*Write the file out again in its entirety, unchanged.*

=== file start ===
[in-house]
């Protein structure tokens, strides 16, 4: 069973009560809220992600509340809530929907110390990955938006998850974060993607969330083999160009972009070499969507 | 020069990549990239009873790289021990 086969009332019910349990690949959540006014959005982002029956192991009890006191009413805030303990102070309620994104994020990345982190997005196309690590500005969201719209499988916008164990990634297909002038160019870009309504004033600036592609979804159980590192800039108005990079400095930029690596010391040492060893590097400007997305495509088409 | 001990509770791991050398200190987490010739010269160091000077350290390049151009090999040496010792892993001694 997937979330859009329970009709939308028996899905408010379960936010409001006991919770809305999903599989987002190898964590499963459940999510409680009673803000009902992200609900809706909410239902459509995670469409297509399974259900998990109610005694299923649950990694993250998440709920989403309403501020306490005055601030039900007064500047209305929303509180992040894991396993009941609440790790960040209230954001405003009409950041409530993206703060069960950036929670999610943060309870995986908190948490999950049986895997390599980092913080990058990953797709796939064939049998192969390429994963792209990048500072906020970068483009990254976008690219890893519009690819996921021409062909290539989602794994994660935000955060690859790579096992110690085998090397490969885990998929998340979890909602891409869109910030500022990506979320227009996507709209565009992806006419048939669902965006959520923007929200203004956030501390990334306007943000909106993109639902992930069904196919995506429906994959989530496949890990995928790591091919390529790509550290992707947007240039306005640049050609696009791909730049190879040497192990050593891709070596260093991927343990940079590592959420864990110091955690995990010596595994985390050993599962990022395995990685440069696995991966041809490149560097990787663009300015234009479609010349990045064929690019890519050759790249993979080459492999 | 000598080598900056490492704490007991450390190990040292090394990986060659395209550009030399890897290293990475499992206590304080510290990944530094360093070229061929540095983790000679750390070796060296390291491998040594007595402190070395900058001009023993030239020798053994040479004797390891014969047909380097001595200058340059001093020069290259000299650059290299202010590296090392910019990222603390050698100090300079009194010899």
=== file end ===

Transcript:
[in-house]
């Protein structure tokens, strides 16, 4: 069973009560809220992600509340809530929907110390990955938006998850974060993607969330083999160009972009070499969507 | 020069990549990239009873790289021990 086969009332019910349990690949959540006014959005982002029956192991009890006191009413805030303990102070309620994104994020990345982190997005196309690590500005969201719209499988916008164990990634297909002038160019870009309504004033600036592609979804159980590192800039108005990079400095930029690596010391040492060893590097400007997305495509088409 | 001990509770791991050398200190987490010739010269160091000077350290390049151009090999040496010792892993001694 997937979330859009329970009709939308028996899905408010379960936010409001006991919770809305999903599989987002190898964590499963459940999510409680009673803000009902992200609900809706909410239902459509995670469409297509399974259900998990109610005694299923649950990694993250998440709920989403309403501020306490005055601030039900007064500047209305929303509180992040894991396993009941609440790790960040209230954001405003009409950041409530993206703060069960950036929670999610943060309870995986908190948490999950049986895997390599980092913080990058990953797709796939064939049998192969390429994963792209990048500072906020970068483009990254976008690219890893519009690819996921021409062909290539989602794994994660935000955060690859790579096992110690085998090397490969885990998929998340979890909602891409869109910030500022990506979320227009996507709209565009992806006419048939669902965006959520923007929200203004956030501390990334306007943000909106993109639902992930069904196919995506429906994959989530496949890990995928790591091919390529790509550290992707947007240039306005640049050609696009791909730049190879040497192990050593891709070596260093991927343990940079590592959420864990110091955690995990010596595994985390050993599962990022395995990685440069696995991966041809490149560097990787663009300015234009479609010349990045064929690019890519050759790249993979080459492999 | 000598080598900056490492704490007991450390190990040292090394990986060659395209550009030399890897290293990475499992206590304080510290990944530094360093070229061929540095983790000679750390070796060296390291491998040594007595402190070395900058001009023993030239020798053994040479004797390891014969047909380097001595200058340059001093020069290259000299650059290299202010590296090392910019990222603390050698100090300079009194010899």